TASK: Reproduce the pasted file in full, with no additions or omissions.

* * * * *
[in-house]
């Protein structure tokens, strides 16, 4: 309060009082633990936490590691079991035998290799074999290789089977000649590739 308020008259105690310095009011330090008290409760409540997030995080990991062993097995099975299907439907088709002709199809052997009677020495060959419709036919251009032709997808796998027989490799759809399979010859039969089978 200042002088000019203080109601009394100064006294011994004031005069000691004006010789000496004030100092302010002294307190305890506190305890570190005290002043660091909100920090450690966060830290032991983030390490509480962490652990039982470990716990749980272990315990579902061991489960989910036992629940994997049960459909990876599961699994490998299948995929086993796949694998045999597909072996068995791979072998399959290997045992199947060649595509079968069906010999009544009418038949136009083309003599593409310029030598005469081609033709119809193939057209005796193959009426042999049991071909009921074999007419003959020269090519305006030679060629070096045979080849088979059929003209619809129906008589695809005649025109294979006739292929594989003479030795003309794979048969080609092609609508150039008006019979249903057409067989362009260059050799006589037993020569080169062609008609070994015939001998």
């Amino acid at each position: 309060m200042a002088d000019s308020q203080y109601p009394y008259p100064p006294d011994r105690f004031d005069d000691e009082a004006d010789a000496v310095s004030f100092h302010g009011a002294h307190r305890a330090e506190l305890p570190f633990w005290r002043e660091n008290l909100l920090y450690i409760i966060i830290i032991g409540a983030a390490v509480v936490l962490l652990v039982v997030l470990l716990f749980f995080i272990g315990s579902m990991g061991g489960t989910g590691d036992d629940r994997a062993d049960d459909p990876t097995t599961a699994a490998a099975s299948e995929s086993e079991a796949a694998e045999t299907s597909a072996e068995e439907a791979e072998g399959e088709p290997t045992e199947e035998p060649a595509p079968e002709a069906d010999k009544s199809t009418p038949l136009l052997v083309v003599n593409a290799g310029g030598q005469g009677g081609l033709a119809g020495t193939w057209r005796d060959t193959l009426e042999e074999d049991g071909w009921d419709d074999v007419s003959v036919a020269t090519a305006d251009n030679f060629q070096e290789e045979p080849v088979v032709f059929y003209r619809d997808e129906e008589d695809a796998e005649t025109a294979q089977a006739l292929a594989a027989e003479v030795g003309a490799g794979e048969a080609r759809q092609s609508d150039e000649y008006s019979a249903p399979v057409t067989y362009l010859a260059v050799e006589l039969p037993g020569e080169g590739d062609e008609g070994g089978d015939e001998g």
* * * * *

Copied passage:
[in-house]
């Protein structure tokens, strides 16, 4: 309060009082633990936490590691079991035998290799074999290789089977000649590739 308020008259105690310095009011330090008290409760409540997030995080990991062993097995099975299907439907088709002709199809052997009677020495060959419709036919251009032709997808796998027989490799759809399979010859039969089978 200042002088000019203080109601009394100064006294011994004031005069000691004006010789000496004030100092302010002294307190305890506190305890570190005290002043660091909100920090450690966060830290032991983030390490509480962490652990039982470990716990749980272990315990579902061991489960989910036992629940994997049960459909990876599961699994490998299948995929086993796949694998045999597909072996068995791979072998399959290997045992199947060649595509079968069906010999009544009418038949136009083309003599593409310029030598005469081609033709119809193939057209005796193959009426042999049991071909009921074999007419003959020269090519305006030679060629070096045979080849088979059929003209619809129906008589695809005649025109294979006739292929594989003479030795003309794979048969080609092609609508150039008006019979249903057409067989362009260059050799006589037993020569080169062609008609070994015939001998």
């Amino acid at each position: 309060m200042a002088d000019s308020q203080y109601p009394y008259p100064p006294d011994r105690f004031d005069d000691e009082a004006d010789a000496v310095s004030f100092h302010g009011a002294h307190r305890a330090e506190l305890p570190f633990w005290r002043e660091n008290l909100l920090y450690i409760i966060i830290i032991g409540a983030a390490v509480v936490l962490l652990v039982v997030l470990l716990f749980f995080i272990g315990s579902m990991g061991g489960t989910g590691d036992d629940r994997a062993d049960d459909p990876t097995t599961a699994a490998a099975s299948e995929s086993e079991a796949a694998e045999t299907s597909a072996e068995e439907a791979e072998g399959e088709p290997t045992e199947e035998p060649a595509p079968e002709a069906d010999k009544s199809t009418p038949l136009l052997v083309v003599n593409a290799g310029g030598q005469g009677g081609l033709a119809g020495t193939w057209r005796d060959t193959l009426e042999e074999d049991g071909w009921d419709d074999v007419s003959v036919a020269t090519a305006d251009n030679f060629q070096e290789e045979p080849v088979v032709f059929y003209r619809d997808e129906e008589d695809a796998e005649t025109a294979q089977a006739l292929a594989a027989e003479v030795g003309a490799g794979e048969a080609r759809q092609s609508d150039e000649y008006s019979a249903p399979v057409t067989y362009l010859a260059v050799e006589l039969p037993g020569e080169g590739d062609e008609g070994g089978d015939e001998g």